Pan Am Flight 812

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Pan American Flight 812
Pan American World Airways B-707 N445PA.jpg
A Boeing 707-320B of Pan American World Airways, sister plane of the aircraft which crashed
Accident summary
Date April 22, 1974
Summary Controlled flight into terrain,instrument failure, pilot error
Site 68 km (42 mi) northwest of Denpasar, Bali, Indonesia
Passengers 96
Crew 11
Fatalities 107 (all)
Survivors 0
Aircraft type Boeing 707-320B
Aircraft name Clipper Climax
Operator Pan American World Airways
Registration N446PA
Flight origin Kai Tak International Airport
1st stopover Ngurah Rai International Airport
2nd stopover Sydney (Kingsford-Smith) Airport
3rd stopover Nadi International Airport
4th stopover Honolulu International Airport
Destination Los Angeles International Airport

Pan Am Flight 812, operated by a Pan American World Airways Boeing 707-321B registered N446PA and named Clipper Climax, was a scheduled international flight from Hong Kong to Los Angeles, California, with intermediate stops at Denpasar, Sydney, Nadi, and Honolulu. On April 22, 1974, it crashed into rough mountainous terrain while preparing for a runway 09 approach to Denpasar after a 4-hour 20-minute flight from Hong Kong. The location of the accident is about 42.5 nautical miles (78.7 km) northwest of Ngurah Rai International Airport. Clipper Climax was the jet used in the 1971 film Willy Wonka & the Chocolate Factory to deliver the guarded shipment of Wonka bars.

Accident[edit]

Flight 812 was a regularly scheduled flight from Hong Kong to Los Angeles via Bali, Sydney, Nadi, and Honolulu. The San Francisco-based cockpit crew consisted of Captain Donald Zinke, First Officer John Schroeder, Third Officer Melvin Pratt, Flight Engineer Timothy Crowley, and Flight Engineer Edward Keating. The Los Angeles-based cabin crew were Purser Mary Butterworth, Purser Beverly Schmitt, Flight Attendant Anne Beran, Flight Attendant Janice Fanning, Flight Attendant Ingrid Johansson, and Flight Attendant Donna Kent.

There were 96 passengers from 9 countries on board. 70 passengers were bound for Bali. 24 were bound for Sydney. 2 were bound Nadi.

Flight 812 departed Hong Kong on April 22, 1974, at 1108 UTC. The estimated flying time to Bali was 4 hours and 23 minutes. At 1523 UTC, Flight 812 was on final approach to Bali. The aircraft reported reaching 2,500 ft. Bali Tower gave instructions to continue approach and to report when runway was in sight. Acknowledgement was made by PA812 by saying, "Check inbound". At 1526 the pilot-in-command requested the visibility by calling, "Hey - Tower, what is your visibility out there now?"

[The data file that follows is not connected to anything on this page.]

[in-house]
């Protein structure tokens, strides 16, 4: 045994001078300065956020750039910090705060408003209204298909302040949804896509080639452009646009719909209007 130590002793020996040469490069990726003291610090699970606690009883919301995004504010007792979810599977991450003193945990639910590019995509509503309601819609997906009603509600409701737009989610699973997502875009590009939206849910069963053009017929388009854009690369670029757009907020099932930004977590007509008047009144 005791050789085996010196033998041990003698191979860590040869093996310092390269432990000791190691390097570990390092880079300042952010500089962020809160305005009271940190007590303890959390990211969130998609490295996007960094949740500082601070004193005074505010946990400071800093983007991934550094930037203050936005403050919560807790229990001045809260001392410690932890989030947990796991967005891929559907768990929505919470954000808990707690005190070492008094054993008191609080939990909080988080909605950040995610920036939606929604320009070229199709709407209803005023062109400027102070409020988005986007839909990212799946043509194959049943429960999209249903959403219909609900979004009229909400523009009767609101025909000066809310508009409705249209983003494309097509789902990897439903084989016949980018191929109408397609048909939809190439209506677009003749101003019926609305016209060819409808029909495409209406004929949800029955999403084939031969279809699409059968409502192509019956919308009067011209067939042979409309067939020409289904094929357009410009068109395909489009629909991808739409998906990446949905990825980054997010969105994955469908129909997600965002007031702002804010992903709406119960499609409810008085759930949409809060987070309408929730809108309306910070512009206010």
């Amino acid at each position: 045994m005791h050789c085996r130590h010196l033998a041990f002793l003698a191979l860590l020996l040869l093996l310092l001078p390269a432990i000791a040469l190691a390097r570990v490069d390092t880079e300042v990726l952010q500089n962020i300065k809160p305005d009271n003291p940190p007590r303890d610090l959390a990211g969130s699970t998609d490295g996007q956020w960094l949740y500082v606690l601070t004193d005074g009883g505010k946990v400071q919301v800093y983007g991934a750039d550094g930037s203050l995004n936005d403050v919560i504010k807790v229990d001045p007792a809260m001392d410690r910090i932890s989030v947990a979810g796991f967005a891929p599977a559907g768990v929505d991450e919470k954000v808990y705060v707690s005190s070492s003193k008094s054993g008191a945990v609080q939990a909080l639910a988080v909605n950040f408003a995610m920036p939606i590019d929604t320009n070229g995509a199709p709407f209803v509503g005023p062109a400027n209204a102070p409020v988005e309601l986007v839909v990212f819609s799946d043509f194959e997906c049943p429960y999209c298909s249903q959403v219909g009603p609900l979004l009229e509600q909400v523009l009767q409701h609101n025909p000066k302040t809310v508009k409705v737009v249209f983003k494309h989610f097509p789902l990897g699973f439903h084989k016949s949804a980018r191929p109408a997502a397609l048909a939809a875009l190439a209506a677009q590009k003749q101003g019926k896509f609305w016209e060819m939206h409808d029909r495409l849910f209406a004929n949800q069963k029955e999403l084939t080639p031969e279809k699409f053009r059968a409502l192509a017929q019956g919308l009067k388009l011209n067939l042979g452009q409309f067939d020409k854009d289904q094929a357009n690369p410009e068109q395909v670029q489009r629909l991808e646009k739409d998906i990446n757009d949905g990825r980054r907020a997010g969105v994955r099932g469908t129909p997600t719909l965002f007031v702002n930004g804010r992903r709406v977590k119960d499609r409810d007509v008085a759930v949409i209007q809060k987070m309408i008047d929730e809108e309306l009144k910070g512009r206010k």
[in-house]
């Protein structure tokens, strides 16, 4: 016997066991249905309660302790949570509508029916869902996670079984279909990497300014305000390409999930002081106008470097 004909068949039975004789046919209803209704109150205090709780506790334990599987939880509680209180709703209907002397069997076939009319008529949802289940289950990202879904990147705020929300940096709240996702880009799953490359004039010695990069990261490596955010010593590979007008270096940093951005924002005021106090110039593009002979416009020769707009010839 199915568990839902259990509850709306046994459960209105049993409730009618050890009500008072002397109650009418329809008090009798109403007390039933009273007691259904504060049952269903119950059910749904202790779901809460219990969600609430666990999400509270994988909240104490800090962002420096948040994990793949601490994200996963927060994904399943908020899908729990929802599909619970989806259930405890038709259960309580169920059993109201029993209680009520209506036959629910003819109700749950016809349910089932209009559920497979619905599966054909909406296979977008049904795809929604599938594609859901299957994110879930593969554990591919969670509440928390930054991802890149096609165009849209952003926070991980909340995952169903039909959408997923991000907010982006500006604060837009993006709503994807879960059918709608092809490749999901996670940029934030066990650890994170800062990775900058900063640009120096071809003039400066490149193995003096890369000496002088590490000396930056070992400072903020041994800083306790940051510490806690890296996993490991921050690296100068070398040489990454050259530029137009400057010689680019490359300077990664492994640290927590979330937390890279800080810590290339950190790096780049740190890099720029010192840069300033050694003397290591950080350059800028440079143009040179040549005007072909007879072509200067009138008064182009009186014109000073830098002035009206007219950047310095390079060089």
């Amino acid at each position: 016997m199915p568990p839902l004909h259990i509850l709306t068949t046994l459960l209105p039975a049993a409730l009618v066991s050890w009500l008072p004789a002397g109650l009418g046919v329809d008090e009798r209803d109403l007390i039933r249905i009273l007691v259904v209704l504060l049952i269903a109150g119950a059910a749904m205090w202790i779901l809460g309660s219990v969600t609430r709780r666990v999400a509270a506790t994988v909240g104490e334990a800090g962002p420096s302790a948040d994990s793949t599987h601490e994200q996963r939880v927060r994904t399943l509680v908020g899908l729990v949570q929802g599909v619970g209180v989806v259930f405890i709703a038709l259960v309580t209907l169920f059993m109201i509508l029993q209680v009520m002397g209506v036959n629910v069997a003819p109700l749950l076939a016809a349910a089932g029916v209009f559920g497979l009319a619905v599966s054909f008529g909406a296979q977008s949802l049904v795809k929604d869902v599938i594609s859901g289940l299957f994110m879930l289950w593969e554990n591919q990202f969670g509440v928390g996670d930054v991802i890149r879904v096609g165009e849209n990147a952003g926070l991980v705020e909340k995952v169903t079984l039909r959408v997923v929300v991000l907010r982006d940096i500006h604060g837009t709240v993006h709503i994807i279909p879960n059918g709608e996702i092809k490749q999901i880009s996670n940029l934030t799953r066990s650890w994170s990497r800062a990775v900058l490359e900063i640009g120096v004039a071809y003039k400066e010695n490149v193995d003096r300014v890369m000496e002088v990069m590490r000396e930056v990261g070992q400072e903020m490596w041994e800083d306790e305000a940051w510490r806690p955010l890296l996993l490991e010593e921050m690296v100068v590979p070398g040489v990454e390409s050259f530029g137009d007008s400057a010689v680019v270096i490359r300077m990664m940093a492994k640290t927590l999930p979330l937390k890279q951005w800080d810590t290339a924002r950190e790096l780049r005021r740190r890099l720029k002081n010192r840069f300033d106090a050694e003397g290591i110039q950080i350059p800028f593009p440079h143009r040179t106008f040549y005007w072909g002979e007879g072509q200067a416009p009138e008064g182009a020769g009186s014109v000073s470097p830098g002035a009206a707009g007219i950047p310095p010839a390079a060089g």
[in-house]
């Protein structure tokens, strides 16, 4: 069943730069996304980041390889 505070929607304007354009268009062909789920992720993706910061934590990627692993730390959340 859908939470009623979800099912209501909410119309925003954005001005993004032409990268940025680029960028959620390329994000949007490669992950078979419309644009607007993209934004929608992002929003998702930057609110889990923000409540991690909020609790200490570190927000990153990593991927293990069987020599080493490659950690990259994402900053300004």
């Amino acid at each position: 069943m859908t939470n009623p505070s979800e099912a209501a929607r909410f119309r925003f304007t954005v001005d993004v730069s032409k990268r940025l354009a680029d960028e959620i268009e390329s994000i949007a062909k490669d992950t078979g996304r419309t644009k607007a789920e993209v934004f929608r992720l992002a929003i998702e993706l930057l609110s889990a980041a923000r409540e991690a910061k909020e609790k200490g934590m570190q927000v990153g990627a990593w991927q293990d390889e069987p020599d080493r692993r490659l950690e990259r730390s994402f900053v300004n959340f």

However, according to the transcription of Air Traffic Control voice recorder this message was never received by the Bali Tower. Apparently this was the last message transmitted by the aircraft. Bali Tower kept trying to contact the aircraft by calling, "Clipper eight one two, Bali Tower", and "Clipper eight one two, Bali Tower, how do you read", several times. However, no answer was received from the aircraft. It was subsequently found that the aircraft hit a mountain approximately 37 miles northwest of the Bali airport.

Investigation and determination of accident cause[edit]

Examination on the disposition of the wreckage and inspection of the site indicated that no structural failure of the aircraft occurred before impact. It was determined that the premature execution of a right-hand turn to join the 263-degree outbound track, which was based on the indication given by only one of the radio direction finders while the other one was still in steady condition, is the most probable cause of the accident.

Nationalities of those on board[edit]

The 107 victims on the aircraft came from 11 countries.[1][2][3]
Nationality Passengers Crew Total
 United States 17 9 26
 Sweden 0 1 1
 Denmark 0 1 1
 Japan 29 0 29
 Indonesia 18 0 18
 Australia 16 0 16
 West Germany 4 0 4
 Canada 3 0 3
 India 6 0 6
 Philippines 2 0 2
 Republic of China 1 0 1
Total 96 11 107

Several memorial plaques are to be found for this crash in Jl. Padang Galak, next to the beach Temple, Kesiman, Denpasar East, Indonesia.

See also[edit]

References[edit]

External links[edit]